Jury Finds SAC's Martoma Guilty as Bharara Extends Streak

, The Litigation Daily

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Mathew Martoma exits federal court with his wife Rosemary Martoma and attorneys Richard Strassberg and Roberto Braceras in New York, U.S., on Thursday, Feb. 6, 2014.
Mathew Martoma exits federal court with his wife Rosemary Martoma and attorneys Richard Strassberg and Roberto Braceras in New York, U.S., on Thursday, Feb. 6, 2014.

Despite the efforts of defense lawyer Richard Strassberg of Goodwin Procter, Manhattan U.S. Attorney Preet Bharara claimed yet another victory on Thursday in his campaign to clamp down on insider trading. Capping a four-week trial, a jury found former SAC Capital Advisors portfolio manager Matthew Martoma guilty of using insider tips to trade shares of two drug companies.

The unanimous jury sided with prosecutors on each of their conspiracy and securities charges after two-and-a-half days of deliberations.

Given the impressive evidence against Martoma—not to mention the publicity surrounding his trial—Thursday's verdict must have been a huge relief to the U.S. Department of Justice. Bharara's office, meanwhile, trumpeted the verdict as par for the course: Martoma is the 79th person convicted of insider trading by trial or guilty plea under Bharara's watch, with zero acquittals.

To obtain Thursday's verdict, the government persuaded jurors that Martoma gained nonpublic information from a doctor about disappointing clinical trials of an Alzheimer's drug. Prosecutors claimed that SAC used the tips to trade in shares of Wyeth and Elan Corp., netting the hedge fund $275 million in profits and avoided losses. The doctor who allegedly shared the clinical data with Martoma, Sidney Gilman, was the government's lead witness.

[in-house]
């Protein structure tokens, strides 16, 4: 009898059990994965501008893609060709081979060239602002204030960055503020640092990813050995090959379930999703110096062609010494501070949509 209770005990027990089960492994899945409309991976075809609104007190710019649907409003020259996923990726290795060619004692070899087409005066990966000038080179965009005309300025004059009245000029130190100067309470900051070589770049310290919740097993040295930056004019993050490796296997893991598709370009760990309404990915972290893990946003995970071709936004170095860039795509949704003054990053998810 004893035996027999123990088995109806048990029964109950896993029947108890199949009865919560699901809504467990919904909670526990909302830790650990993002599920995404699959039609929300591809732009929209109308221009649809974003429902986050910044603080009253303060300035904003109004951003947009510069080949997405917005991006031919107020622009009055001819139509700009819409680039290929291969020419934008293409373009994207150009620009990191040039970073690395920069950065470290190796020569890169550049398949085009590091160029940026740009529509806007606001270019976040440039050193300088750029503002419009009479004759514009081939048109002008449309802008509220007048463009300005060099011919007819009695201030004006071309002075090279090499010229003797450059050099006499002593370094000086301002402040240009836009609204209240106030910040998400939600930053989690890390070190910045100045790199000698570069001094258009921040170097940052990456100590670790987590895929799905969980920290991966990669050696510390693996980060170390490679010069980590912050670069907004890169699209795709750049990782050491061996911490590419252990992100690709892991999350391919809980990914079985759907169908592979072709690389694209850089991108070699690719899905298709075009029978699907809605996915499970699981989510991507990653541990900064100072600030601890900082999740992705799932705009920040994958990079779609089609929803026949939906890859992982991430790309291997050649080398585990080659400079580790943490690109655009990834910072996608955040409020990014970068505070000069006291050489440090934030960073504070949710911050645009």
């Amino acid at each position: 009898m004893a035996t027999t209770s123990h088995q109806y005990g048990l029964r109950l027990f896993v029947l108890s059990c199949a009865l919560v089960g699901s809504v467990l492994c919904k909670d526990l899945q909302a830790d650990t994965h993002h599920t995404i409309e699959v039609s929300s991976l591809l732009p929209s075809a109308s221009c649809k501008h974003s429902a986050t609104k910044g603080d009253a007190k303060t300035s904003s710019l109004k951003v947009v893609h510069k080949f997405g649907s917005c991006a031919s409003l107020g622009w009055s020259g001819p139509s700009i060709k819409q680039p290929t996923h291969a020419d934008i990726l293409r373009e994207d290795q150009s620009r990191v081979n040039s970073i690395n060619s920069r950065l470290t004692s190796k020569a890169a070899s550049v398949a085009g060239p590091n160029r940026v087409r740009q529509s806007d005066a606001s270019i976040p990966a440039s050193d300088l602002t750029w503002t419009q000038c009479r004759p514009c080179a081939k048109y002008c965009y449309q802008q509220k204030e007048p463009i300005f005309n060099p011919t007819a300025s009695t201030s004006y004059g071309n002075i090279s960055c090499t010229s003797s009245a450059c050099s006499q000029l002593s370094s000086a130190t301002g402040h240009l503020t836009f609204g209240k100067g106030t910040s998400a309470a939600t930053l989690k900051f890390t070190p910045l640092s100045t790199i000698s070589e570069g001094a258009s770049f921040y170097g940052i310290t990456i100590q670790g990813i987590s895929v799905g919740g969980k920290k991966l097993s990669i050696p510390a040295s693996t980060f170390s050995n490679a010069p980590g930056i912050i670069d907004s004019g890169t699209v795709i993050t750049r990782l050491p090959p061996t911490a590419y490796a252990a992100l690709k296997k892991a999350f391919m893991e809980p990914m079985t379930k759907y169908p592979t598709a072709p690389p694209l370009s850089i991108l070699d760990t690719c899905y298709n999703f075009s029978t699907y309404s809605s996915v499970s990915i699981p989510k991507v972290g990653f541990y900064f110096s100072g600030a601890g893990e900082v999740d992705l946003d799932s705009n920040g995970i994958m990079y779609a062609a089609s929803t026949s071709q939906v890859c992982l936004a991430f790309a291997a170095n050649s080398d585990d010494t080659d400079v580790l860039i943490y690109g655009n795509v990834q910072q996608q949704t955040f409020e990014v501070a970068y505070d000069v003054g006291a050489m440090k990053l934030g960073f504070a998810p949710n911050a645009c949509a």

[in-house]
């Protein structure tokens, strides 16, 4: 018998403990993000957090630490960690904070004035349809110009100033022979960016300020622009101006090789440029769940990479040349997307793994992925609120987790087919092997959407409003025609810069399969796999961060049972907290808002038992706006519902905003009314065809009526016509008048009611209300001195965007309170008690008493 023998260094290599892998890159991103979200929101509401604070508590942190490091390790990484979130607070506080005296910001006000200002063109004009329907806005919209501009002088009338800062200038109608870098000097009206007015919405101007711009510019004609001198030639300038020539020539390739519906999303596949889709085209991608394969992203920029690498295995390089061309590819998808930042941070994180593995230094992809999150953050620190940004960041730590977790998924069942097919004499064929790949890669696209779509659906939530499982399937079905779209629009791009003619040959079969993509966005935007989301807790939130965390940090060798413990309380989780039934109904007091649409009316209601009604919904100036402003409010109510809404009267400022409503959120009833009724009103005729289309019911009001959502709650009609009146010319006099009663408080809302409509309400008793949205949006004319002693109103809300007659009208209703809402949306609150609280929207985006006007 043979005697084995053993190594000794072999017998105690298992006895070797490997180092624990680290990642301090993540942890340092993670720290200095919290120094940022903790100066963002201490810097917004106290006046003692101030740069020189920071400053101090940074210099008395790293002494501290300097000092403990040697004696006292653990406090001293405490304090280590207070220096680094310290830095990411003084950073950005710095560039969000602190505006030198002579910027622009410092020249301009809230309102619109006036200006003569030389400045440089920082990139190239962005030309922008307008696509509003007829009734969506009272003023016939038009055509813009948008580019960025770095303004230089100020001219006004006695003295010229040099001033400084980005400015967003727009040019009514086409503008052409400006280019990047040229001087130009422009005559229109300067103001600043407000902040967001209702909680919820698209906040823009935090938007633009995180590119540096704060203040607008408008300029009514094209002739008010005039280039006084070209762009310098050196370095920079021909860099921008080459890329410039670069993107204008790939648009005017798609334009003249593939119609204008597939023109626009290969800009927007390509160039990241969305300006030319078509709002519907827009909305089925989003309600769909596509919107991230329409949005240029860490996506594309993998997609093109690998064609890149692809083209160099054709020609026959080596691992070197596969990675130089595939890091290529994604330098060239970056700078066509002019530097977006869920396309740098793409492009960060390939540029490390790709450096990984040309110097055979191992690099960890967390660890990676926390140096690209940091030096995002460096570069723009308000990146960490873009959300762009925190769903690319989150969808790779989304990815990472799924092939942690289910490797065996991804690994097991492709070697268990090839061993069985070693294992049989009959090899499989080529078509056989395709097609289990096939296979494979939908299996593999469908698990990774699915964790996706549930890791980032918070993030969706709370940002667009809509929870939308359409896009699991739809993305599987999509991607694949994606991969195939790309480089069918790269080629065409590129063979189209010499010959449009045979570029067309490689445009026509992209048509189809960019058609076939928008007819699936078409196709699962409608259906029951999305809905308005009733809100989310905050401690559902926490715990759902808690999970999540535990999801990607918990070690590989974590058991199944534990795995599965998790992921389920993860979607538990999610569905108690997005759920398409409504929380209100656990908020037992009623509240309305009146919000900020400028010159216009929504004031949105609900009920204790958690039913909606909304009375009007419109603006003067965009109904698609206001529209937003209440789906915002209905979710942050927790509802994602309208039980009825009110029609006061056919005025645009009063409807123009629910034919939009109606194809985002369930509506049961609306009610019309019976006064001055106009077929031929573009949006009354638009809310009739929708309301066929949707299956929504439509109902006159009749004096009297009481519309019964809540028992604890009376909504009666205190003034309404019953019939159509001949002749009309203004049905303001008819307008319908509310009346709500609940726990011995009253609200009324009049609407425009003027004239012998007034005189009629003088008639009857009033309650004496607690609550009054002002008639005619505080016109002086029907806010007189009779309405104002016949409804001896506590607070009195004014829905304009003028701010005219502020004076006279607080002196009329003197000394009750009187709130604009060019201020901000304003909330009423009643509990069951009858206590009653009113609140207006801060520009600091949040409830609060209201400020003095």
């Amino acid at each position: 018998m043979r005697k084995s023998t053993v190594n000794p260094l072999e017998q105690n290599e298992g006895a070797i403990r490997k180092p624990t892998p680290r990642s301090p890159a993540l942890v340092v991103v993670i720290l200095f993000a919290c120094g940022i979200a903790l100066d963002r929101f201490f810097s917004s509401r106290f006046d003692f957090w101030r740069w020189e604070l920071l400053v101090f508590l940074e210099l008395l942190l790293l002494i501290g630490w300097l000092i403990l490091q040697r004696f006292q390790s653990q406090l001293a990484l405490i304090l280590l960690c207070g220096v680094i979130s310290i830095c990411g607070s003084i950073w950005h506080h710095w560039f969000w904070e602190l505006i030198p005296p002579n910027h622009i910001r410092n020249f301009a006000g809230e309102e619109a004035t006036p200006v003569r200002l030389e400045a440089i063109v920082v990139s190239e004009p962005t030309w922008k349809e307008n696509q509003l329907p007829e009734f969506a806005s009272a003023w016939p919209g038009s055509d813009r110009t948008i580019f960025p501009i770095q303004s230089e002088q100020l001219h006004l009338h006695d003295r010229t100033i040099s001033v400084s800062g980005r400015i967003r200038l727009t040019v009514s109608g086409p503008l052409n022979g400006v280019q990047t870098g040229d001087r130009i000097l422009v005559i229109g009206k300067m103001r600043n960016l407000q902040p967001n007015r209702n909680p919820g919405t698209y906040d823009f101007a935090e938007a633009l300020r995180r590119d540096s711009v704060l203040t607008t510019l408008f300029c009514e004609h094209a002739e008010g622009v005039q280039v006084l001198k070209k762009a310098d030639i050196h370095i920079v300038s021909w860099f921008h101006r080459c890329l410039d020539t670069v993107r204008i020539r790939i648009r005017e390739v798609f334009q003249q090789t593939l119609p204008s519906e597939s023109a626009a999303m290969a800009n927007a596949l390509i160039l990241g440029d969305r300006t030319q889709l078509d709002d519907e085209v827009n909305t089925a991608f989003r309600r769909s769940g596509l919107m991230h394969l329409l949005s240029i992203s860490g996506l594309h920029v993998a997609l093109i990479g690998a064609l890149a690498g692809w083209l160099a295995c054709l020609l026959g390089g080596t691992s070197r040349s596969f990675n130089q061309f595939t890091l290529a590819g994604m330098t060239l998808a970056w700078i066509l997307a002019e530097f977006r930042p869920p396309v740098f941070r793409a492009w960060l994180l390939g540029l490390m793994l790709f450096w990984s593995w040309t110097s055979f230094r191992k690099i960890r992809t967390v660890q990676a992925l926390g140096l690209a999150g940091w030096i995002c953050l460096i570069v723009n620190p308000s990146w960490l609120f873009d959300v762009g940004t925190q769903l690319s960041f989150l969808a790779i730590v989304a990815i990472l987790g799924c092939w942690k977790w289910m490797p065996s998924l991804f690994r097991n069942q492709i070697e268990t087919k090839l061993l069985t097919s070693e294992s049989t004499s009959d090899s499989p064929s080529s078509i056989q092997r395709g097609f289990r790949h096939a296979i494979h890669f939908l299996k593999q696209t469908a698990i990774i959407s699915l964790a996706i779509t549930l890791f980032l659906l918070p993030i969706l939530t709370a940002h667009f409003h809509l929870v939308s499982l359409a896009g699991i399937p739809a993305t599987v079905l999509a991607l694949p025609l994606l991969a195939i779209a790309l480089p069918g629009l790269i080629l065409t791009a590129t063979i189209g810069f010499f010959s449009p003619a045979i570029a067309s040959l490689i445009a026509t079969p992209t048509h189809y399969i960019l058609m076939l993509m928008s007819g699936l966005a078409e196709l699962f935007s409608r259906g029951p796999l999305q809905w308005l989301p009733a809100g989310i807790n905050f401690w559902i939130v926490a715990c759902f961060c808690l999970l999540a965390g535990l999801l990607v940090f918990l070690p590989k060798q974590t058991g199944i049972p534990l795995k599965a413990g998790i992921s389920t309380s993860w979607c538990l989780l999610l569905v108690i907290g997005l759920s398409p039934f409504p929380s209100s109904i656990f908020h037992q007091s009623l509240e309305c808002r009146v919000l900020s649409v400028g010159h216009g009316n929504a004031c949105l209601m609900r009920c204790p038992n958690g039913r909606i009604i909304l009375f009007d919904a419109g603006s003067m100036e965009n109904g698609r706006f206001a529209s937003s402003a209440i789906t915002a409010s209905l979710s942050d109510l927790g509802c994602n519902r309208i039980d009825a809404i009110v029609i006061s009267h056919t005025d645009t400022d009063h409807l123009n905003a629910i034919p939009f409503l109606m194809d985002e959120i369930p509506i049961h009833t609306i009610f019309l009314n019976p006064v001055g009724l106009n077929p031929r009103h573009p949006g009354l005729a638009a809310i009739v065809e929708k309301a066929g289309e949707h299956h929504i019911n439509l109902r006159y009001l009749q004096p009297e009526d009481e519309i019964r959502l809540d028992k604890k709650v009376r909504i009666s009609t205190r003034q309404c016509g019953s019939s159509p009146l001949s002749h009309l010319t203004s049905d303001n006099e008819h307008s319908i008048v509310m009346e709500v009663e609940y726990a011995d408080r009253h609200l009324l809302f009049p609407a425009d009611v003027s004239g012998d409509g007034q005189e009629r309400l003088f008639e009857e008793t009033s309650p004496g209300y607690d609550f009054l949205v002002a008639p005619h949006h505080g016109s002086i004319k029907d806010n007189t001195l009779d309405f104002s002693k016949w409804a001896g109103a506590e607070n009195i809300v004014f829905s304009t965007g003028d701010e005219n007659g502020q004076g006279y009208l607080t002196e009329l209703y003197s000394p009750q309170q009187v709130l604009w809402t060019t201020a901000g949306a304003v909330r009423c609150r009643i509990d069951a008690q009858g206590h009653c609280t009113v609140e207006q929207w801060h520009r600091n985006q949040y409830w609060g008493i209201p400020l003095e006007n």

In a statement, Bharara said that Martoma "bought the answer sheet before the exam," securing himself a $9 million bonus at SAC. "In the short run, cheating may have been profitable for Martoma, but in the end, it made him a convicted felon, and likely will result in the forfeiture of his illegal windfall and the loss of his liberty," Bharara said.

Martoma's lawyer, Goodwin Procter's Strassberg, didn't immediately return our call. He told a reporter for Time after the verdict that he was "very disappointed" and planned to appeal.

In the run-up to trial last month, U.S. District Judge Paul Gardephe unsealed eye-popping evidence that Harvard Law School expelled Martoma a decade and a half ago for falsifying transcripts in judicial clerkship applications and then covering up his misconduct. The government didn't ultimately introduce that evidence at trial.

Martoma is the eighth person who worked at Steven Cohen's SAC Capital to be charged in the government's long-running insider trading investigation. Cohen himself has yet to face criminal charges, although SAC was indicted in July and pleaded guilty in November, agreeing to pay $1.2 billion in penalties. The government's main witness in the Martoma case, Gilman, testified at trial that federal agents told him Cohen was the ultimate target of their investigation.

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